What rights do I have to enforce the payment method of the settlement agreement?
Although you use the past tense in "Previously the wording [...] included", I gather that the record that memorializes the settlement has not been modified.
It is important to ascertain who proposed or drafted the wording "paid to Party 1 or to us as their solicitors" (the OR clause"), since that would determine whether you may resort to the doctrine of contra proferentem and therefore be entitled to decide to whom you opt to make the payment. Items 12.65-12.67 here reflect that contra proferentem is cognizable under Singapore law.
But note that item 12.66 highlights one complication of which you need to be aware (and to overcome):
if the contract were bilaterally negotiated, then the contra
proferentem rule would not apply [...] where the clause 'emerged as a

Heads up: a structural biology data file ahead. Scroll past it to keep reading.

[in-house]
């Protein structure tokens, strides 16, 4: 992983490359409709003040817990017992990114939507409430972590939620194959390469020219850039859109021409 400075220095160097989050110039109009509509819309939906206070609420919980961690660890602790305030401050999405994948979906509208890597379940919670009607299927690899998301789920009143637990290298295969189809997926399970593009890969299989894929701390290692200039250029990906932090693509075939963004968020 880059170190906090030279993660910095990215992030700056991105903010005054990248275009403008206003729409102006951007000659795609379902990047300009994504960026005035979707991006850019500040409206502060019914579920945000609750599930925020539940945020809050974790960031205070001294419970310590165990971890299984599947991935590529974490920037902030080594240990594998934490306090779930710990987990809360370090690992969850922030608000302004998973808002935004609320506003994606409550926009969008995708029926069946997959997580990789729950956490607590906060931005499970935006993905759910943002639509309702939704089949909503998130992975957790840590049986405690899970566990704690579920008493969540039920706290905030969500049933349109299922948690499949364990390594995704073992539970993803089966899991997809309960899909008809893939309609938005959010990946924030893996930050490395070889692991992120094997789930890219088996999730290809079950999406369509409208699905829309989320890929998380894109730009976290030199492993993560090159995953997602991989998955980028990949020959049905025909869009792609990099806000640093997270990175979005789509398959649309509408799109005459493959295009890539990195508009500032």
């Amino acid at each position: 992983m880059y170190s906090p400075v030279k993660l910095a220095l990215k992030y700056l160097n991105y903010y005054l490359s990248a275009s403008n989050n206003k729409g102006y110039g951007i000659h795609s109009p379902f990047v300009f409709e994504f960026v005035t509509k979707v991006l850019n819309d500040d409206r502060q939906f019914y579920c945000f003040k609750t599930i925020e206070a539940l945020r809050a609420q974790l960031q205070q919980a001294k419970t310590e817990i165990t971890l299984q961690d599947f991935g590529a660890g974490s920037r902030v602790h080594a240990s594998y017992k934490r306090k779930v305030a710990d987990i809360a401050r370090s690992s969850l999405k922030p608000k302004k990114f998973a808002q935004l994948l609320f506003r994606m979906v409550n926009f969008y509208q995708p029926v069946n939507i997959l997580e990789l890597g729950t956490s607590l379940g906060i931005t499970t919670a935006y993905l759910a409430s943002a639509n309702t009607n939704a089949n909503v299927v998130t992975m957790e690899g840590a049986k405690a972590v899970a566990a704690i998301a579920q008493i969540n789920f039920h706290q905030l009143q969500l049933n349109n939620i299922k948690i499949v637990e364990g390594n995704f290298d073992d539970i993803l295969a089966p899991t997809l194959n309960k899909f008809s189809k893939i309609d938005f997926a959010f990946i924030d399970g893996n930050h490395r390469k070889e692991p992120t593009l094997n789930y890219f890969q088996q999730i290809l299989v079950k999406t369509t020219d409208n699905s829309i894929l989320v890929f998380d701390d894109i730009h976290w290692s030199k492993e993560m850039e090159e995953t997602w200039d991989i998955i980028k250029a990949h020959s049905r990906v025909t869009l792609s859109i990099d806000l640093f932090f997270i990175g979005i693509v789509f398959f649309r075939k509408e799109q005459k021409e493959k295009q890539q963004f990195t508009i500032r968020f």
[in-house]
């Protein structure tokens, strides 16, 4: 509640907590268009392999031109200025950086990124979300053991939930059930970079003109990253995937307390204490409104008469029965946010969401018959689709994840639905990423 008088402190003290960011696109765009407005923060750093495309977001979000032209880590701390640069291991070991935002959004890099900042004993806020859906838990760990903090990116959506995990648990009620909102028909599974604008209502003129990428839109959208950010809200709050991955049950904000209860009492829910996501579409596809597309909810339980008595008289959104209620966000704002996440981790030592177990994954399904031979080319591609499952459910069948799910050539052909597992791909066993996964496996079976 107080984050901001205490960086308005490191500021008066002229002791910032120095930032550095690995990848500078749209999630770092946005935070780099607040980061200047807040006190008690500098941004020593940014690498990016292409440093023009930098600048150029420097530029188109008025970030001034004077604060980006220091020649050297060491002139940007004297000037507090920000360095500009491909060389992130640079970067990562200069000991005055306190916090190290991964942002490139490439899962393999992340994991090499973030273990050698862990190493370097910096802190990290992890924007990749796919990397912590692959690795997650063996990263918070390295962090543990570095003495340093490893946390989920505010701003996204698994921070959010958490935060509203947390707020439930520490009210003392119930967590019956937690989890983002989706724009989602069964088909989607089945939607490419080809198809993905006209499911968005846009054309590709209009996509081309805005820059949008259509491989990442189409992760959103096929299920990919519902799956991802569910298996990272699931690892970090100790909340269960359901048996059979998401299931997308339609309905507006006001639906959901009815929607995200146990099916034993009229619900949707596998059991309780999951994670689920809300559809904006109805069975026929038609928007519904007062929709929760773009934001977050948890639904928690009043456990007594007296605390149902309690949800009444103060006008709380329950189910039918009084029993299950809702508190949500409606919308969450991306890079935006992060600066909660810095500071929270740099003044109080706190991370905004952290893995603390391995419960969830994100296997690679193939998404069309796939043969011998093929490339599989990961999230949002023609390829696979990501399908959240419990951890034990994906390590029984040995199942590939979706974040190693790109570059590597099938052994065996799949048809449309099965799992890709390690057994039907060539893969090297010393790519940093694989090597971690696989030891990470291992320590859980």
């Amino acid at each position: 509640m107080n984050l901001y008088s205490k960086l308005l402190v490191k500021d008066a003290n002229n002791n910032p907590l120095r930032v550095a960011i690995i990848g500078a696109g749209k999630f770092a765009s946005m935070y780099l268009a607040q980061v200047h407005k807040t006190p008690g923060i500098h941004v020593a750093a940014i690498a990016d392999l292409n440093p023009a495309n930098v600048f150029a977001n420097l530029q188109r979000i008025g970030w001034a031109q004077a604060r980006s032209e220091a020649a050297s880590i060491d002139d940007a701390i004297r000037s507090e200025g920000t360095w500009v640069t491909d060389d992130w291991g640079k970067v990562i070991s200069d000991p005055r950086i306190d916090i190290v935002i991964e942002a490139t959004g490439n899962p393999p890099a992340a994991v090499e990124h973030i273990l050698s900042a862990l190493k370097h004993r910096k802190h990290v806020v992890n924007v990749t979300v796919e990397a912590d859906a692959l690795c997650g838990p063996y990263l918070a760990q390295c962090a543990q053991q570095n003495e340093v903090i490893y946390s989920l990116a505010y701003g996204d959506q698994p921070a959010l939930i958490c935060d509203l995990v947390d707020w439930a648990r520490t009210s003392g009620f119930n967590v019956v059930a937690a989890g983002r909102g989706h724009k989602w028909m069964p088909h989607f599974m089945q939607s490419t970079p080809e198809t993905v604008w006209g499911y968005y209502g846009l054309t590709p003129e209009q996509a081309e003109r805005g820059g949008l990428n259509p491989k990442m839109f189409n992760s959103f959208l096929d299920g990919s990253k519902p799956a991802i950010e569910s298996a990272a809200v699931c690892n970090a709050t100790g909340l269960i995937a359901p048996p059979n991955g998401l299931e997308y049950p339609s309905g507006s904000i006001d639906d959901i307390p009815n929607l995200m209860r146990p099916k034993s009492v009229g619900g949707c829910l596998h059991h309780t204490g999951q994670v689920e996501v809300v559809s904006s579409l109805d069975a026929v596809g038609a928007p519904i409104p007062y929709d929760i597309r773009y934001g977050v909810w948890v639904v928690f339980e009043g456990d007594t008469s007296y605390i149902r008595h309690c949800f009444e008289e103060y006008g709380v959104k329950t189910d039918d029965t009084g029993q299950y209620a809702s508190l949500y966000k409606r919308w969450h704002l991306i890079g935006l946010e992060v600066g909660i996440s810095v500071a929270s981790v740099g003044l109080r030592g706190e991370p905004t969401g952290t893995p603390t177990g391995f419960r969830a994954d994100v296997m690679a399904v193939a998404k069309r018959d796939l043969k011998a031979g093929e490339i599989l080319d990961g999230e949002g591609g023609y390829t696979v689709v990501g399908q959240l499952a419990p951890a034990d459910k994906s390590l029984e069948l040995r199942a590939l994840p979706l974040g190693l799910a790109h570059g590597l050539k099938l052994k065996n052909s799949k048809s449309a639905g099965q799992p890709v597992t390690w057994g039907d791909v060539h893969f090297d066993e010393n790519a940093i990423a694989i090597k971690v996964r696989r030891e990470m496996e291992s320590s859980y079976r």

result of joint efforts' [...] [or] a joint drafting effort.
This is a clear-cut example of absurdity (on the part of whoever came up with those holdings) because many, many contracts are the result of negotiations --thus amounting to joint efforts--, and yet that fact does not imply that the parties to such contracts have comparable bargaining power. And not only a settlement is a typical example of "bilaterally negotiated contract", but the process and/or confidentiality of settlement fine-tuning makes it harder to prove who proposed what.
That being said, two details suggest that Party1/its solicitors (not you) proposed/drafted the OR clause: (1) the language "to us" in reference to one of the alternatives about payment, and (2) the rarity for a payer (unless his bargaining power is significantly greater) to impose a list of options of to whom exactly he may choose pay. If Party1 refuted in court the application of contra proferentem, you might want to argue your position from this angle.
Another relevant but unclear detail is whether or not the settlement truly contains any "instructions" pursuant to payment to an offshore-account. If it does not, then Party 1 would have a harder time arguing the legitimacy of his post-settlement preference.